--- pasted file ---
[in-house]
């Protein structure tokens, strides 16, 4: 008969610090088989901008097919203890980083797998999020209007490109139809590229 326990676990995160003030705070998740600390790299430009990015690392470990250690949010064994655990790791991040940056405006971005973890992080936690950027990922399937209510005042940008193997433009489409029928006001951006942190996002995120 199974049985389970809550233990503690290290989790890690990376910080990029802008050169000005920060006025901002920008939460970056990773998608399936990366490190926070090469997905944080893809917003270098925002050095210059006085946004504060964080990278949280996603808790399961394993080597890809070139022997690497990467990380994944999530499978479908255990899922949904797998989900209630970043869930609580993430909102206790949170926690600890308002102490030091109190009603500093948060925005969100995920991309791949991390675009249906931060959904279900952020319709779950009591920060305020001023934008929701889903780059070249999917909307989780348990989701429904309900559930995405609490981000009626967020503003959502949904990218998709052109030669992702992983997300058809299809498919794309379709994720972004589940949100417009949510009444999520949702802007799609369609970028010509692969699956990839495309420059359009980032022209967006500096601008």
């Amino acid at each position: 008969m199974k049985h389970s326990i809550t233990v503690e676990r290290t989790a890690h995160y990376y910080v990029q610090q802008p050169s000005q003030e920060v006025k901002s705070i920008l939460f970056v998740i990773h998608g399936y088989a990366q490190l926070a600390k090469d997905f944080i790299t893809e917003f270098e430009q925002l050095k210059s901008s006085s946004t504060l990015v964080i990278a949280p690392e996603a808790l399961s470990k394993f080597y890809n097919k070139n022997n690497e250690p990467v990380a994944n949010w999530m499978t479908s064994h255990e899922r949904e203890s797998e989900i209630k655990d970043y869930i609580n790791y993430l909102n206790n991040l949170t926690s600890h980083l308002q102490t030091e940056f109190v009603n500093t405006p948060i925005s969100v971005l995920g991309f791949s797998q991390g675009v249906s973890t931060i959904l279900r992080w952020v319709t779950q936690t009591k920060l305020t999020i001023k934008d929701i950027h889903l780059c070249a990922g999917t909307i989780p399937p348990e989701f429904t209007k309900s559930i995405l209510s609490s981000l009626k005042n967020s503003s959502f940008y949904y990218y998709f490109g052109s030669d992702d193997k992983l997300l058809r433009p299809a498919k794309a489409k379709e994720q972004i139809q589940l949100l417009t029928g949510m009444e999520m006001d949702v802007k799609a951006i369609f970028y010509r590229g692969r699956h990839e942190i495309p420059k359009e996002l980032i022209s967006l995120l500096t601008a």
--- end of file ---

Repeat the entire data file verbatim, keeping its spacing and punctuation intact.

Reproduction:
[in-house]
């Protein structure tokens, strides 16, 4: 008969610090088989901008097919203890980083797998999020209007490109139809590229 326990676990995160003030705070998740600390790299430009990015690392470990250690949010064994655990790791991040940056405006971005973890992080936690950027990922399937209510005042940008193997433009489409029928006001951006942190996002995120 199974049985389970809550233990503690290290989790890690990376910080990029802008050169000005920060006025901002920008939460970056990773998608399936990366490190926070090469997905944080893809917003270098925002050095210059006085946004504060964080990278949280996603808790399961394993080597890809070139022997690497990467990380994944999530499978479908255990899922949904797998989900209630970043869930609580993430909102206790949170926690600890308002102490030091109190009603500093948060925005969100995920991309791949991390675009249906931060959904279900952020319709779950009591920060305020001023934008929701889903780059070249999917909307989780348990989701429904309900559930995405609490981000009626967020503003959502949904990218998709052109030669992702992983997300058809299809498919794309379709994720972004589940949100417009949510009444999520949702802007799609369609970028010509692969699956990839495309420059359009980032022209967006500096601008």
């Amino acid at each position: 008969m199974k049985h389970s326990i809550t233990v503690e676990r290290t989790a890690h995160y990376y910080v990029q610090q802008p050169s000005q003030e920060v006025k901002s705070i920008l939460f970056v998740i990773h998608g399936y088989a990366q490190l926070a600390k090469d997905f944080i790299t893809e917003f270098e430009q925002l050095k210059s901008s006085s946004t504060l990015v964080i990278a949280p690392e996603a808790l399961s470990k394993f080597y890809n097919k070139n022997n690497e250690p990467v990380a994944n949010w999530m499978t479908s064994h255990e899922r949904e203890s797998e989900i209630k655990d970043y869930i609580n790791y993430l909102n206790n991040l949170t926690s600890h980083l308002q102490t030091e940056f109190v009603n500093t405006p948060i925005s969100v971005l995920g991309f791949s797998q991390g675009v249906s973890t931060i959904l279900r992080w952020v319709t779950q936690t009591k920060l305020t999020i001023k934008d929701i950027h889903l780059c070249a990922g999917t909307i989780p399937p348990e989701f429904t209007k309900s559930i995405l209510s609490s981000l009626k005042n967020s503003s959502f940008y949904y990218y998709f490109g052109s030669d992702d193997k992983l997300l058809r433009p299809a498919k794309a489409k379709e994720q972004i139809q589940l949100l417009t029928g949510m009444e999520m006001d949702v802007k799609a951006i369609f970028y010509r590229g692969r699956h990839e942190i495309p420059k359009e996002l980032i022209s967006l995120l500096t601008a």